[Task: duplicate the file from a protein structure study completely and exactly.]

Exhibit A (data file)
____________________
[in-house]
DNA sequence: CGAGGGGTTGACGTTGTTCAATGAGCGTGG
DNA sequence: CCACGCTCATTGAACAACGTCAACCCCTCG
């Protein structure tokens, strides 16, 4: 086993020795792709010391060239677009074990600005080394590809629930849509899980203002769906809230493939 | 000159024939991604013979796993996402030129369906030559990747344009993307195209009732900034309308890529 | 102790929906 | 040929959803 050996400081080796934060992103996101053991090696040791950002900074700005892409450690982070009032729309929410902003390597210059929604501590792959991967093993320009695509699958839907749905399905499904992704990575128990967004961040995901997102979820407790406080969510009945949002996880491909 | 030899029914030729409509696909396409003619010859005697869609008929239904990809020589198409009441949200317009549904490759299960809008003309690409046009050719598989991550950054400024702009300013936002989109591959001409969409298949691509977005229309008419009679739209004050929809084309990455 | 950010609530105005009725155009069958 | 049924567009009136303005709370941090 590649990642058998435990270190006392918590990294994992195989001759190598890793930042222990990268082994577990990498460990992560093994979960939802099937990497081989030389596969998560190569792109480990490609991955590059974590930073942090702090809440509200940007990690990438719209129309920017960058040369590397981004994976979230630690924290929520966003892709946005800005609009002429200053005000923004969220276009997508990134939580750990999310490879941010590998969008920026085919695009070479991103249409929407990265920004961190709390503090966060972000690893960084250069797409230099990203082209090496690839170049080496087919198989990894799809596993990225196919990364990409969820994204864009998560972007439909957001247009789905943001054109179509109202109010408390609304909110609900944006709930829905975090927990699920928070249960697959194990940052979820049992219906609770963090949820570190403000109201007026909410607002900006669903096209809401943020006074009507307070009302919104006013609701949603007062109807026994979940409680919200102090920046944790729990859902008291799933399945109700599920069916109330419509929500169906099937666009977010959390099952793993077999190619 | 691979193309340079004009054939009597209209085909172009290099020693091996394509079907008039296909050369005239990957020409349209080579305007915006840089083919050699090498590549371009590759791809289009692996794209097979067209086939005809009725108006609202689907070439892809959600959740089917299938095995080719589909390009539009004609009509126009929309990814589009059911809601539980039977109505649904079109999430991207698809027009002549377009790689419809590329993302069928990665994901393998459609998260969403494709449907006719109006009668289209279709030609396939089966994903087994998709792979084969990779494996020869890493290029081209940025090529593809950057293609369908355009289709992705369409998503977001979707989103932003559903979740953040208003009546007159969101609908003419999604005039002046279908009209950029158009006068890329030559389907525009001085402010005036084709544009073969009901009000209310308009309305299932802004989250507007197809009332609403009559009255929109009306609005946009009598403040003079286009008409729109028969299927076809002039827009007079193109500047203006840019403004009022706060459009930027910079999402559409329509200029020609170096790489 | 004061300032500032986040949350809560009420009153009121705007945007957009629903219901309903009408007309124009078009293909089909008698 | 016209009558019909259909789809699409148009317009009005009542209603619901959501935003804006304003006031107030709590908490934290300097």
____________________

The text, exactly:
[in-house]
DNA sequence: CGAGGGGTTGACGTTGTTCAATGAGCGTGG
DNA sequence: CCACGCTCATTGAACAACGTCAACCCCTCG
């Protein structure tokens, strides 16, 4: 086993020795792709010391060239677009074990600005080394590809629930849509899980203002769906809230493939 | 000159024939991604013979796993996402030129369906030559990747344009993307195209009732900034309308890529 | 102790929906 | 040929959803 050996400081080796934060992103996101053991090696040791950002900074700005892409450690982070009032729309929410902003390597210059929604501590792959991967093993320009695509699958839907749905399905499904992704990575128990967004961040995901997102979820407790406080969510009945949002996880491909 | 030899029914030729409509696909396409003619010859005697869609008929239904990809020589198409009441949200317009549904490759299960809008003309690409046009050719598989991550950054400024702009300013936002989109591959001409969409298949691509977005229309008419009679739209004050929809084309990455 | 950010609530105005009725155009069958 | 049924567009009136303005709370941090 590649990642058998435990270190006392918590990294994992195989001759190598890793930042222990990268082994577990990498460990992560093994979960939802099937990497081989030389596969998560190569792109480990490609991955590059974590930073942090702090809440509200940007990690990438719209129309920017960058040369590397981004994976979230630690924290929520966003892709946005800005609009002429200053005000923004969220276009997508990134939580750990999310490879941010590998969008920026085919695009070479991103249409929407990265920004961190709390503090966060972000690893960084250069797409230099990203082209090496690839170049080496087919198989990894799809596993990225196919990364990409969820994204864009998560972007439909957001247009789905943001054109179509109202109010408390609304909110609900944006709930829905975090927990699920928070249960697959194990940052979820049992219906609770963090949820570190403000109201007026909410607002900006669903096209809401943020006074009507307070009302919104006013609701949603007062109807026994979940409680919200102090920046944790729990859902008291799933399945109700599920069916109330419509929500169906099937666009977010959390099952793993077999190619 | 691979193309340079004009054939009597209209085909172009290099020693091996394509079907008039296909050369005239990957020409349209080579305007915006840089083919050699090498590549371009590759791809289009692996794209097979067209086939005809009725108006609202689907070439892809959600959740089917299938095995080719589909390009539009004609009509126009929309990814589009059911809601539980039977109505649904079109999430991207698809027009002549377009790689419809590329993302069928990665994901393998459609998260969403494709449907006719109006009668289209279709030609396939089966994903087994998709792979084969990779494996020869890493290029081209940025090529593809950057293609369908355009289709992705369409998503977001979707989103932003559903979740953040208003009546007159969101609908003419999604005039002046279908009209950029158009006068890329030559389907525009001085402010005036084709544009073969009901009000209310308009309305299932802004989250507007197809009332609403009559009255929109009306609005946009009598403040003079286009008409729109028969299927076809002039827009007079193109500047203006840019403004009022706060459009930027910079999402559409329509200029020609170096790489 | 004061300032500032986040949350809560009420009153009121705007945007957009629903219901309903009408007309124009078009293909089909008698 | 016209009558019909259909789809699409148009317009009005009542209603619901959501935003804006304003006031107030709590908490934290300097």